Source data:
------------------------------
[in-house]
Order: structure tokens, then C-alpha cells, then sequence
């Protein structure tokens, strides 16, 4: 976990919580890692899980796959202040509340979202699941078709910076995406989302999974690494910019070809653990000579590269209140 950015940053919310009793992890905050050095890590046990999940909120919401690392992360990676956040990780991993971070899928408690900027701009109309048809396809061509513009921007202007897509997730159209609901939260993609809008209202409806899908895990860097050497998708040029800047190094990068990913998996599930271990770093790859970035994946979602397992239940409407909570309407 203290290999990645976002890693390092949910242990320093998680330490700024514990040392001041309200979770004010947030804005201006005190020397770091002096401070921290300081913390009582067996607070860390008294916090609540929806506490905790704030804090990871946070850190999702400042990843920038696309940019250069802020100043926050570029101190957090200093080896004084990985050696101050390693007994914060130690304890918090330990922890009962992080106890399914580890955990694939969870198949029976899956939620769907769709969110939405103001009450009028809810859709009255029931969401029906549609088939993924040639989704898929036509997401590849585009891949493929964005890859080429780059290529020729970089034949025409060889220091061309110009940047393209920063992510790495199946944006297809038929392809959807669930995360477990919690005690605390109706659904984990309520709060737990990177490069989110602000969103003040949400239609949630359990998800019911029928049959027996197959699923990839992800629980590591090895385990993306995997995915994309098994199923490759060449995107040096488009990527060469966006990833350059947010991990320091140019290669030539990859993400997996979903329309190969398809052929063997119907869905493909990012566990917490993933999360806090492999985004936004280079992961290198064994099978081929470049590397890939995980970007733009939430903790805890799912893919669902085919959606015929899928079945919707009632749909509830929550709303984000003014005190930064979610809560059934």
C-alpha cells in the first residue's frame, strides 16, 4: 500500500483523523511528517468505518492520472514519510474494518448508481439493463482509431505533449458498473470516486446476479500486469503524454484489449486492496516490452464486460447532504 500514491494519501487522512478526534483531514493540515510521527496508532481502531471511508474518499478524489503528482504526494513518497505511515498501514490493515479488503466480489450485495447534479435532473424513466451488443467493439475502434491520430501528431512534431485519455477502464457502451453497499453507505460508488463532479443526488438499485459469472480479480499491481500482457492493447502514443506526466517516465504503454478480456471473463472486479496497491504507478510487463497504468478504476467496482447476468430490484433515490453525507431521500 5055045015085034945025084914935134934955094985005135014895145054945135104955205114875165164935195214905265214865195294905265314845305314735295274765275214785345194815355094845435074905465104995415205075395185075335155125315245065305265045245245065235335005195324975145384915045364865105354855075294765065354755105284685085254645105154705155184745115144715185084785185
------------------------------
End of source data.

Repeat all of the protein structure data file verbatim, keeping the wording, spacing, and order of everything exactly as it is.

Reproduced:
[in-house]
Order: structure tokens, then C-alpha cells, then sequence
């Protein structure tokens, strides 16, 4: 976990919580890692899980796959202040509340979202699941078709910076995406989302999974690494910019070809653990000579590269209140 950015940053919310009793992890905050050095890590046990999940909120919401690392992360990676956040990780991993971070899928408690900027701009109309048809396809061509513009921007202007897509997730159209609901939260993609809008209202409806899908895990860097050497998708040029800047190094990068990913998996599930271990770093790859970035994946979602397992239940409407909570309407 203290290999990645976002890693390092949910242990320093998680330490700024514990040392001041309200979770004010947030804005201006005190020397770091002096401070921290300081913390009582067996607070860390008294916090609540929806506490905790704030804090990871946070850190999702400042990843920038696309940019250069802020100043926050570029101190957090200093080896004084990985050696101050390693007994914060130690304890918090330990922890009962992080106890399914580890955990694939969870198949029976899956939620769907769709969110939405103001009450009028809810859709009255029931969401029906549609088939993924040639989704898929036509997401590849585009891949493929964005890859080429780059290529020729970089034949025409060889220091061309110009940047393209920063992510790495199946944006297809038929392809959807669930995360477990919690005690605390109706659904984990309520709060737990990177490069989110602000969103003040949400239609949630359990998800019911029928049959027996197959699923990839992800629980590591090895385990993306995997995915994309098994199923490759060449995107040096488009990527060469966006990833350059947010991990320091140019290669030539990859993400997996979903329309190969398809052929063997119907869905493909990012566990917490993933999360806090492999985004936004280079992961290198064994099978081929470049590397890939995980970007733009939430903790805890799912893919669902085919959606015929899928079945919707009632749909509830929550709303984000003014005190930064979610809560059934």
C-alpha cells in the first residue's frame, strides 16, 4: 500500500483523523511528517468505518492520472514519510474494518448508481439493463482509431505533449458498473470516486446476479500486469503524454484489449486492496516490452464486460447532504 500514491494519501487522512478526534483531514493540515510521527496508532481502531471511508474518499478524489503528482504526494513518497505511515498501514490493515479488503466480489450485495447534479435532473424513466451488443467493439475502434491520430501528431512534431485519455477502464457502451453497499453507505460508488463532479443526488438499485459469472480479480499491481500482457492493447502514443506526466517516465504503454478480456471473463472486479496497491504507478510487463497504468478504476467496482447476468430490484433515490453525507431521500 5055045015085034945025084914935134934955094985005135014895145054945135104955205114875165164935195214905265214865195294905265314845305314735295274765275214785345194815355094845435074905465104995415205075395185075335155125315245065305265045245245065235335005195324975145384915045364865105354855075294765065354755105284685085254645105154705155184745115144715185084785185